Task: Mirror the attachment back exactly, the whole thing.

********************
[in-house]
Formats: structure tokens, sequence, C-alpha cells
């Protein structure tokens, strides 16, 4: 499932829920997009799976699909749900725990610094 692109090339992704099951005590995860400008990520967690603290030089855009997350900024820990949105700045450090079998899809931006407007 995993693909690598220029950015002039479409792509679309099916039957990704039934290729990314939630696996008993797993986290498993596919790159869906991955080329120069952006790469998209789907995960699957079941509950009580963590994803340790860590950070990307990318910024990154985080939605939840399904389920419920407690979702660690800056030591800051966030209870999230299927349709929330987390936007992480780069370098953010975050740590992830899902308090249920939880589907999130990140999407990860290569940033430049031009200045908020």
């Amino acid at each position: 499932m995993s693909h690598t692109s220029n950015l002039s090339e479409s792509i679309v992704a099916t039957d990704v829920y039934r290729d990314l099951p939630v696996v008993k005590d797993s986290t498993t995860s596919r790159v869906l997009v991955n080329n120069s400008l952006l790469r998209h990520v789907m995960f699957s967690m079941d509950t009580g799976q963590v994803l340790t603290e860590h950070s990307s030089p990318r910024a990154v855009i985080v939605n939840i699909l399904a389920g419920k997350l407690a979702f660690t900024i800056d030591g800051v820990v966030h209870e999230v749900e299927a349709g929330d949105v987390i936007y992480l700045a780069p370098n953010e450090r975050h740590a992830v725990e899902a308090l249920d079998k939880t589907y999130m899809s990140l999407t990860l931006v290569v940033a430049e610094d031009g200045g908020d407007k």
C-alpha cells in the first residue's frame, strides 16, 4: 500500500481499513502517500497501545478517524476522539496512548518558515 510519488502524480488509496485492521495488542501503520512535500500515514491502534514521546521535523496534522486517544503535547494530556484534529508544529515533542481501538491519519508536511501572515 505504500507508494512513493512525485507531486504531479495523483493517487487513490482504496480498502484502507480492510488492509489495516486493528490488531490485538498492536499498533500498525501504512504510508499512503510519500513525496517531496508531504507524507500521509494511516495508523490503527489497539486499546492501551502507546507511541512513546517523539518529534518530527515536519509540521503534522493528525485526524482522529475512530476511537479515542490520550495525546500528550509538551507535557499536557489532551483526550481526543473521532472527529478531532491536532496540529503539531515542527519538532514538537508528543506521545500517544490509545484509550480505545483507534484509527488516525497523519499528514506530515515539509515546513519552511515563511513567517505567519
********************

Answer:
[in-house]
Formats: structure tokens, sequence, C-alpha cells
């Protein structure tokens, strides 16, 4: 499932829920997009799976699909749900725990610094 692109090339992704099951005590995860400008990520967690603290030089855009997350900024820990949105700045450090079998899809931006407007 995993693909690598220029950015002039479409792509679309099916039957990704039934290729990314939630696996008993797993986290498993596919790159869906991955080329120069952006790469998209789907995960699957079941509950009580963590994803340790860590950070990307990318910024990154985080939605939840399904389920419920407690979702660690800056030591800051966030209870999230299927349709929330987390936007992480780069370098953010975050740590992830899902308090249920939880589907999130990140999407990860290569940033430049031009200045908020």
């Amino acid at each position: 499932m995993s693909h690598t692109s220029n950015l002039s090339e479409s792509i679309v992704a099916t039957d990704v829920y039934r290729d990314l099951p939630v696996v008993k005590d797993s986290t498993t995860s596919r790159v869906l997009v991955n080329n120069s400008l952006l790469r998209h990520v789907m995960f699957s967690m079941d509950t009580g799976q963590v994803l340790t603290e860590h950070s990307s030089p990318r910024a990154v855009i985080v939605n939840i699909l399904a389920g419920k997350l407690a979702f660690t900024i800056d030591g800051v820990v966030h209870e999230v749900e299927a349709g929330d949105v987390i936007y992480l700045a780069p370098n953010e450090r975050h740590a992830v725990e899902a308090l249920d079998k939880t589907y999130m899809s990140l999407t990860l931006v290569v940033a430049e610094d031009g200045g908020d407007k």
C-alpha cells in the first residue's frame, strides 16, 4: 500500500481499513502517500497501545478517524476522539496512548518558515 510519488502524480488509496485492521495488542501503520512535500500515514491502534514521546521535523496534522486517544503535547494530556484534529508544529515533542481501538491519519508536511501572515 505504500507508494512513493512525485507531486504531479495523483493517487487513490482504496480498502484502507480492510488492509489495516486493528490488531490485538498492536499498533500498525501504512504510508499512503510519500513525496517531496508531504507524507500521509494511516495508523490503527489497539486499546492501551502507546507511541512513546517523539518529534518530527515536519509540521503534522493528525485526524482522529475512530476511537479515542490520550495525546500528550509538551507535557499536557489532551483526550481526543473521532472527529478531532491536532496540529503539531515542527519538532514538537508528543506521545500517544490509545484509550480505545483507534484509527488516525497523519499528514506530515515539509515546513519552511515563511513567517505567519